Regular readers in the Centre for History of Science will be accustomed to the sight of members of staff collecting request slips from the Information Desk and heading out of the main Library door on a mission to … where, exactly? Well, most of our ‘fetches’ involve trips down in the lift to our basement Archive Store and Book Room. However, there’s one major resource, also stored below ground, which we think should see the light of day more often and is in need of a plug: our collection of scientific journals.
This collection, which fills most of our Lower Mezzanine floor, has been amassed through centuries of exchange with other international scientific academies, and by donations from other societies seeking the prestige of association with the Royal Society. There are long runs of major periodicals from around the world, from early copies of the ‘Journal des Scavans’, contemporary with the first issues of the Royal Society’s own ‘Philosophical Transactions’, to the ‘Proceedings of the American Association for the Advancement of Science’ and the German ‘Annalen der Physik und Chemie’. This latter journal run includes the famous Bands 17 and 18, which feature four key papers written by the young Albert Einstein in 1905, now described as “Einstein’s miraculous year”.
However, the journal collection is just as interesting for its variety of quirky, short-lived Victorian provincial science journals. How many libraries can claim to hold, for example, the entire ‘Papers of the Eastbourne Natural History Society’ (1870-81), the ‘Transactions of the Caradoc Field Club of Shrewsbury’ (1868), or the ‘Transactions of the Willan Society, a society for the study of dermatology and syphilis’ (1885)? And I was, frankly, flummoxed by a catalogue entry for the ‘Transactions of the Allelodidactic Society’ (one volume, printed in London in 1848) – having retrieved this from its shelf, I found reference to “a society intended for mutual instruction in the different branches of science, art and literature”, and articles on topics ranging from chloroform, volcanoes and aurochs to Greek drama, descriptive geometry and bears.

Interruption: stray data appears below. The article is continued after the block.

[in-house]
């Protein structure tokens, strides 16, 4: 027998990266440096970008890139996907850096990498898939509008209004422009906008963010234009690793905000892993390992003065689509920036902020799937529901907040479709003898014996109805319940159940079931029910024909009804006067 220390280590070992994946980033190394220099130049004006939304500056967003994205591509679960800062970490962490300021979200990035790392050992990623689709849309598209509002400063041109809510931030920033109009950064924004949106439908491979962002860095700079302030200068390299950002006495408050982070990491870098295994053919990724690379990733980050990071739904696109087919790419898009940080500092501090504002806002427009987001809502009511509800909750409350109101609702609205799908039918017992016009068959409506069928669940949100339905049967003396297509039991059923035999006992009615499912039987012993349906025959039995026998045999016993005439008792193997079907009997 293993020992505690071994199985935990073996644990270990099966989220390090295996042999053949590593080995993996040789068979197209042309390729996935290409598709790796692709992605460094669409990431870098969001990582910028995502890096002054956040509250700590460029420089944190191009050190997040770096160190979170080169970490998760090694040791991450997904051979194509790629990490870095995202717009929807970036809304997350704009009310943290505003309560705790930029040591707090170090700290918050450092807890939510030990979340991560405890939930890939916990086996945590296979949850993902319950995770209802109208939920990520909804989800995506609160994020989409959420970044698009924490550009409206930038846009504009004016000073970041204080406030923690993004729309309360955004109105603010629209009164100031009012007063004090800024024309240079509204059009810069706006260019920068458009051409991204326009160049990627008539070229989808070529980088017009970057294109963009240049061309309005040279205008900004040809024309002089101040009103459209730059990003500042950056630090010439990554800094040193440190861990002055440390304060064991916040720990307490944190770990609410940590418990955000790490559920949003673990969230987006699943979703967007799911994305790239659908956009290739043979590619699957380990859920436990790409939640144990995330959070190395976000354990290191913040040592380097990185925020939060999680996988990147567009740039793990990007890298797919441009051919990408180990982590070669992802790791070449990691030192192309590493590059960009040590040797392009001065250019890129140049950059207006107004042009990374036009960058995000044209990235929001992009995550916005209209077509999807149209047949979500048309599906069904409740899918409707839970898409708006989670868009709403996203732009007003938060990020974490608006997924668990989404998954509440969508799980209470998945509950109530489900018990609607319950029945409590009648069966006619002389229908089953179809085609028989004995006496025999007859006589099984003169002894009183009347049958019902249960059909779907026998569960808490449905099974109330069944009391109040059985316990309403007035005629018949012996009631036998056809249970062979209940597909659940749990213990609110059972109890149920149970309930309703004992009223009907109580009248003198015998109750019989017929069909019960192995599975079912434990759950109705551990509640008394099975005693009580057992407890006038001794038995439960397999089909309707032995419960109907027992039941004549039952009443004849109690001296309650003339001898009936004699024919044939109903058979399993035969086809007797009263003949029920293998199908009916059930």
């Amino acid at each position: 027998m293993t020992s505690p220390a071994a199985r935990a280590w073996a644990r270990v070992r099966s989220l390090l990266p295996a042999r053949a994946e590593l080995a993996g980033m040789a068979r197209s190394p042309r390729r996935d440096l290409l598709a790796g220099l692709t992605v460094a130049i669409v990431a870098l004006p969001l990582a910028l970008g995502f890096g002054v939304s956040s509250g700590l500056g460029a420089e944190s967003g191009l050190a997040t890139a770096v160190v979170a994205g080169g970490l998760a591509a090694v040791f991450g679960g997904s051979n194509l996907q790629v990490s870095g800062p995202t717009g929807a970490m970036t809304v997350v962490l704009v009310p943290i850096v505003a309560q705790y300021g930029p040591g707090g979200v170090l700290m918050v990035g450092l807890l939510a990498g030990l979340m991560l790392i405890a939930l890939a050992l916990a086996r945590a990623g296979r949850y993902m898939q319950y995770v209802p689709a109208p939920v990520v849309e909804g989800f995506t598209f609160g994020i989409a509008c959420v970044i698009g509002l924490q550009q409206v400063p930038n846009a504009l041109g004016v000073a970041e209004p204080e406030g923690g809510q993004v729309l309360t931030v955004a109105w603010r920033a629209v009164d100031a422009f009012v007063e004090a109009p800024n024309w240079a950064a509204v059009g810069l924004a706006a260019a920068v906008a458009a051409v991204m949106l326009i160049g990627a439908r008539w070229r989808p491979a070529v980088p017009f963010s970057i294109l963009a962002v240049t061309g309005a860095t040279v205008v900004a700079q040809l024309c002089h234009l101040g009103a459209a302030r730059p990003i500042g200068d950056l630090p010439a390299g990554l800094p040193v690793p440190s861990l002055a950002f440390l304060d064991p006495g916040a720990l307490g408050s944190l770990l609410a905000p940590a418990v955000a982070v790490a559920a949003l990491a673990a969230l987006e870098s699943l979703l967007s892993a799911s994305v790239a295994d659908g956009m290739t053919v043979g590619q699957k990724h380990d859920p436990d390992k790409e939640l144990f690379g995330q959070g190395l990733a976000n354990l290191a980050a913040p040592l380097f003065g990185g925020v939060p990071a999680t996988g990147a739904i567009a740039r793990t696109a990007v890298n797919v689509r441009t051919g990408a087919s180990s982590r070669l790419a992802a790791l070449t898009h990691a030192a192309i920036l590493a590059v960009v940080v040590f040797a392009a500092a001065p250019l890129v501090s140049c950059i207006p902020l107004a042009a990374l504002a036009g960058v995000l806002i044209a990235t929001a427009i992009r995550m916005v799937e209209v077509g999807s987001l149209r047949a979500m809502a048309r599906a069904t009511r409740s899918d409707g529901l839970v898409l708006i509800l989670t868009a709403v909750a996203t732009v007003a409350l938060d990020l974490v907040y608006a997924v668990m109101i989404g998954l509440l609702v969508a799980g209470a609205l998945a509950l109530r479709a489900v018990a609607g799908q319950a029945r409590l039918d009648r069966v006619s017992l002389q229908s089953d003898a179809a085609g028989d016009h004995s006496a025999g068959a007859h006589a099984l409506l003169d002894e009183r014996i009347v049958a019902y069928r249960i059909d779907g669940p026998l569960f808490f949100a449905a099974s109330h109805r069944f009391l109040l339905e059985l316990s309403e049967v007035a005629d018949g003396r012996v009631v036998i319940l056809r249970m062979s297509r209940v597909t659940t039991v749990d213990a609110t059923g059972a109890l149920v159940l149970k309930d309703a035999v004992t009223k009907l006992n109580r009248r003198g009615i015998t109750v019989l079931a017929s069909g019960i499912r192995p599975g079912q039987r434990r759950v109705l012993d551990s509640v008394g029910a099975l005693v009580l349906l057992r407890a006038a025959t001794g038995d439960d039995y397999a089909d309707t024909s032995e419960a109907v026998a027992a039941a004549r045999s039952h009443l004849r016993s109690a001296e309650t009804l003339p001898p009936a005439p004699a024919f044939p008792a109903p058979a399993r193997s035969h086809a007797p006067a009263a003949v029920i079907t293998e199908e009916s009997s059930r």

Picture of aurochs from the Transactions of the Allelodidactic Society
Those who have discovered our journal collection for themselves are often surprised by its sheer range and ease of access. For example, one of our regular visitors, the distinguished Australian historian of science Professor Rod Home, writes:
“during my more recent visits to your library, I’ve been preparing an edition of the fascinating surviving correspondence of the Portuguese experimental philosopher John Hyacinth de Magellan FRS (1722-90). The subject-matter of the letters ranges across the whole of late-18th-century science, and so providing appropriate annotations to the letters requires access to a wide range of the 18th-century scientific literature. The Royal Society’s library is the best place I know in which to do this work, because so many of the works I need to consult are so readily available – not just the scientific monographs from the period, of which you have such a rich collection, but also the long runs of so many of the scientific periodicals of the day, many of which I’ve needed to consult … Having the volumes I need appear on my desk within a few minutes of my requesting them has wonderfully facilitated the editing process. Quite apart from enabling me to address specific points that have come up as I’ve been editing Magellan’s letters, your journal runs provide a wonderful entrée into the world of 18th-century science. I can’t think of a better way for a budding scholar to get a feel for the science of the period than to scan a selection of them.”
We urge more of our potential readers to come in and take a look for themselves – contact us if you’d like to register to use the Library’s collections, and for those with a particular interest in periodicals, we can arrange a guided tour of the Lower Mezzanine journal stacks. Catalogue records for our journal holdings can be found on the Royal Society’s online Printed Works catalogue, and also on the excellent SUNCAT database of UK library serial collections (select ‘Royal Society’ in the drop-down ‘Library’ list). We look forward to seeing you all, and extend a particular welcome to any Allelodidacts who may still be out there!